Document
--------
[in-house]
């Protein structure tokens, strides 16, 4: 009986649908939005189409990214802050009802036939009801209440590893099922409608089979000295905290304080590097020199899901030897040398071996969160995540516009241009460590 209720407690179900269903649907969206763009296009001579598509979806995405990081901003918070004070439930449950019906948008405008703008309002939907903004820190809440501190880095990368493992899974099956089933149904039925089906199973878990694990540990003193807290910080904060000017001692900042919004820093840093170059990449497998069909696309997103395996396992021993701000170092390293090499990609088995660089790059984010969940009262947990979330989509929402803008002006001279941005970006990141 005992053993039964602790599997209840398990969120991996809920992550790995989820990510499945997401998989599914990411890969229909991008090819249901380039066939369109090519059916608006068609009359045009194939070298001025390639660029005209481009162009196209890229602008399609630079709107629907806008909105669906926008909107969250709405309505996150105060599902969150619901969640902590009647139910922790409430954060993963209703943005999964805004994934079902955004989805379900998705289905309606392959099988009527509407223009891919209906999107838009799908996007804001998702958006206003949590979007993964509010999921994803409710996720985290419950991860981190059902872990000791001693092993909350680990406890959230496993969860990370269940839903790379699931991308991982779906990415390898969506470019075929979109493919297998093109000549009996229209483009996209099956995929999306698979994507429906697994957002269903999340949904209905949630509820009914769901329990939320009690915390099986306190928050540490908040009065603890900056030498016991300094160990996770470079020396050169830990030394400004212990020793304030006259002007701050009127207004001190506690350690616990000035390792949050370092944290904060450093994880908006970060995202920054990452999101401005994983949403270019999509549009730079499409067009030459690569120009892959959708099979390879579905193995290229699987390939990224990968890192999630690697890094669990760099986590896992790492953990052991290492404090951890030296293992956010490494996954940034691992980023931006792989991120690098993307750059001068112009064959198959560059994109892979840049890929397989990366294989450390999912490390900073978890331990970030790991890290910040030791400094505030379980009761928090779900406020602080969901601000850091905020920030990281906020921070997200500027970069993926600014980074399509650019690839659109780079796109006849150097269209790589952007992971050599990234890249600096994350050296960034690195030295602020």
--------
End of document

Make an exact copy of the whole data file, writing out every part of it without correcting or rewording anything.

[in-house]
């Protein structure tokens, strides 16, 4: 009986649908939005189409990214802050009802036939009801209440590893099922409608089979000295905290304080590097020199899901030897040398071996969160995540516009241009460590 209720407690179900269903649907969206763009296009001579598509979806995405990081901003918070004070439930449950019906948008405008703008309002939907903004820190809440501190880095990368493992899974099956089933149904039925089906199973878990694990540990003193807290910080904060000017001692900042919004820093840093170059990449497998069909696309997103395996396992021993701000170092390293090499990609088995660089790059984010969940009262947990979330989509929402803008002006001279941005970006990141 005992053993039964602790599997209840398990969120991996809920992550790995989820990510499945997401998989599914990411890969229909991008090819249901380039066939369109090519059916608006068609009359045009194939070298001025390639660029005209481009162009196209890229602008399609630079709107629907806008909105669906926008909107969250709405309505996150105060599902969150619901969640902590009647139910922790409430954060993963209703943005999964805004994934079902955004989805379900998705289905309606392959099988009527509407223009891919209906999107838009799908996007804001998702958006206003949590979007993964509010999921994803409710996720985290419950991860981190059902872990000791001693092993909350680990406890959230496993969860990370269940839903790379699931991308991982779906990415390898969506470019075929979109493919297998093109000549009996229209483009996209099956995929999306698979994507429906697994957002269903999340949904209905949630509820009914769901329990939320009690915390099986306190928050540490908040009065603890900056030498016991300094160990996770470079020396050169830990030394400004212990020793304030006259002007701050009127207004001190506690350690616990000035390792949050370092944290904060450093994880908006970060995202920054990452999101401005994983949403270019999509549009730079499409067009030459690569120009892959959708099979390879579905193995290229699987390939990224990968890192999630690697890094669990760099986590896992790492953990052991290492404090951890030296293992956010490494996954940034691992980023931006792989991120690098993307750059001068112009064959198959560059994109892979840049890929397989990366294989450390999912490390900073978890331990970030790991890290910040030791400094505030379980009761928090779900406020602080969901601000850091905020920030990281906020921070997200500027970069993926600014980074399509650019690839659109780079796109006849150097269209790589952007992971050599990234890249600096994350050296960034690195030295602020």